Providing the right resources starts with the makeup of the teams themselves, which may need members with exceptionally varied backgrounds. Over the years, for instance, Amazon’s innovators have had to tap expertise in warehousing, fulfillment, robotics, consumer electronics manufacturing, web services, big data, cloud computing, and now drones. That’s a challenge, because it most likely involves hiring people not like you, whose expertise you are in no position to judge. That’s one reason Elon Musk downplays credentials like MBAs, which may or may not apply to the task at hand. Instead, he asks candidates to describe in detail how they solved a complicated problem in order to see what approach they take to moving through complexity and uncertainty.
Assembling team members with varied backgrounds most likely involves hiring people whose expertise you are in no position to judge.
The teams may also need help generating broad insights and possible solutions. For this purpose Intuit has hired experts in social media, collaboration, mobile computing, and big data analysis, who are valuable for broadening solution searches and identifying what’s technologically feasible.
Finally, innovators need tools for rapid prototyping: 3-D printers, machine tools, and the like for physical prototypes and flexible code structures for software. And, perhaps most critical, they need quick and easy access to customers for their experiments. AT&T regularly brings customers to its foundries. Mondelēz International (formerly Kraft Foods) similarly brings customers to a dedicated physical space, called the Fly Garage. There, as innovation team member Maria Mujica puts it, “you capture the idea, you visualize it and prototype with limited resources, and two days after, real people come in and react to the ideas that are presented by the people who created them, firsthand. That is amazing, because we then get to look into the faces of the real people and ask what they like and what they’d change.” Both companies have increased their share-price premium for innovation by 50% since implementing these types of changes.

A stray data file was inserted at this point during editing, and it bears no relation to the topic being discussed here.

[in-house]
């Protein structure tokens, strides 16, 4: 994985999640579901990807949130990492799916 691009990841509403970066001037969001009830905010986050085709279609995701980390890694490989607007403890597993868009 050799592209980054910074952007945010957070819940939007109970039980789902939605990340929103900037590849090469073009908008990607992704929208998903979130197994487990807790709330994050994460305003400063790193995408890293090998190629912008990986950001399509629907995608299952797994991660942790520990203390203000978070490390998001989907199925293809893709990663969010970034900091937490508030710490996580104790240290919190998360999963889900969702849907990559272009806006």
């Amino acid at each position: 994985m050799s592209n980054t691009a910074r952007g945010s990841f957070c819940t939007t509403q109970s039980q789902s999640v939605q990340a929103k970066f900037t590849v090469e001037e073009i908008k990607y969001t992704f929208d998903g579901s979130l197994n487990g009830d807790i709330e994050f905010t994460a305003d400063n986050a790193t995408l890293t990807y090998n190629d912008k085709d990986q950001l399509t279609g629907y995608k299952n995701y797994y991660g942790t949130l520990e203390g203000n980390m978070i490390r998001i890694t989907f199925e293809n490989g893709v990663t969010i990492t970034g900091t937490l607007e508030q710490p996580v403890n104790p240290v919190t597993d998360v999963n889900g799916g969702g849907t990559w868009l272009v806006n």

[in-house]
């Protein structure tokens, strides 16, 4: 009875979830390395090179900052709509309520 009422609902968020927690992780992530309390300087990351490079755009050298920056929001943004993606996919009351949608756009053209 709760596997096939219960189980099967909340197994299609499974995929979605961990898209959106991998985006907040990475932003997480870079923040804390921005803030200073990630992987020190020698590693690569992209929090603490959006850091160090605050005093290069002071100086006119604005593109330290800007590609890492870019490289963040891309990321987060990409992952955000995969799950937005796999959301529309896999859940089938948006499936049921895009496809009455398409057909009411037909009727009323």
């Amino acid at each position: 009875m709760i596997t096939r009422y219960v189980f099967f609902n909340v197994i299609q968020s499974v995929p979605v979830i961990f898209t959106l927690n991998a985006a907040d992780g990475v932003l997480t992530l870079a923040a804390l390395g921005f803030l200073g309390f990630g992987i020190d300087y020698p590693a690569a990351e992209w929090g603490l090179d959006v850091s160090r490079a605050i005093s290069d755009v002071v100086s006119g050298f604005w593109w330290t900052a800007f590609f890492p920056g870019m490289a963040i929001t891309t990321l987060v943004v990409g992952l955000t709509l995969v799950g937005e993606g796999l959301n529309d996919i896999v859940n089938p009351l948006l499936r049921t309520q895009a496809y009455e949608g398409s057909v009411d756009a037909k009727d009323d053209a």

Clocking in at number five on Forbes’s 2014 list of “The World’s Most Innovative Companies” is New York–based Regeneron. The pharmaceutical firm has transformed its industry, but not by pioneering any particular drug. Rather, it has created a powerful new prototyping tool—a set of humanized mice—that enables scientists to test various gene-disease combinations and potential treatments a thousand times faster than competitors can. In this way Regeneron has cut the cost of drug development by a breathtaking 80% and dramatically increased the throughput of new products. Essentially, it has focused its innovation efforts on the innovation process itself.
Why does that make such a big difference? What the great leaders we’ve studied know is that when competing on innovation, sustainable advantage comes not from the superiority of any particular invention but from the superior ability of leaders to foster an organization that can learn from mistakes faster, more efficiently, and more consistently than competitors do.